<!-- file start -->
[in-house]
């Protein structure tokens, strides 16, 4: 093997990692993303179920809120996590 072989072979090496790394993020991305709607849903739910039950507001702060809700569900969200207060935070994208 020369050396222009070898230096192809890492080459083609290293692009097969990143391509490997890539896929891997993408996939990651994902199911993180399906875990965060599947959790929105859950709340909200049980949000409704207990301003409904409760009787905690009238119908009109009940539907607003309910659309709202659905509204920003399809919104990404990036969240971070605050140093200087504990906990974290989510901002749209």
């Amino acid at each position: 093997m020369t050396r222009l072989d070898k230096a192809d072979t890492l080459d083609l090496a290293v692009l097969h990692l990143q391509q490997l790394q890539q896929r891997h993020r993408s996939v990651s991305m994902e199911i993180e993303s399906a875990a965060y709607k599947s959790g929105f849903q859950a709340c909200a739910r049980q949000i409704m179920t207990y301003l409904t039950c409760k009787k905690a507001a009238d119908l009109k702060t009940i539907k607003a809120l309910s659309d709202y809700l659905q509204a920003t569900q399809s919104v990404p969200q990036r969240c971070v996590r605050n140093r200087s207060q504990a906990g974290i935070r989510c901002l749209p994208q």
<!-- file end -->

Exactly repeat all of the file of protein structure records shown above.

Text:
[in-house]
């Protein structure tokens, strides 16, 4: 093997990692993303179920809120996590 072989072979090496790394993020991305709607849903739910039950507001702060809700569900969200207060935070994208 020369050396222009070898230096192809890492080459083609290293692009097969990143391509490997890539896929891997993408996939990651994902199911993180399906875990965060599947959790929105859950709340909200049980949000409704207990301003409904409760009787905690009238119908009109009940539907607003309910659309709202659905509204920003399809919104990404990036969240971070605050140093200087504990906990974290989510901002749209």
């Amino acid at each position: 093997m020369t050396r222009l072989d070898k230096a192809d072979t890492l080459d083609l090496a290293v692009l097969h990692l990143q391509q490997l790394q890539q896929r891997h993020r993408s996939v990651s991305m994902e199911i993180e993303s399906a875990a965060y709607k599947s959790g929105f849903q859950a709340c909200a739910r049980q949000i409704m179920t207990y301003l409904t039950c409760k009787k905690a507001a009238d119908l009109k702060t009940i539907k607003a809120l309910s659309d709202y809700l659905q509204a920003t569900q399809s919104v990404p969200q990036r969240c971070v996590r605050n140093r200087s207060q504990a906990g974290i935070r989510c901002l749209p994208q």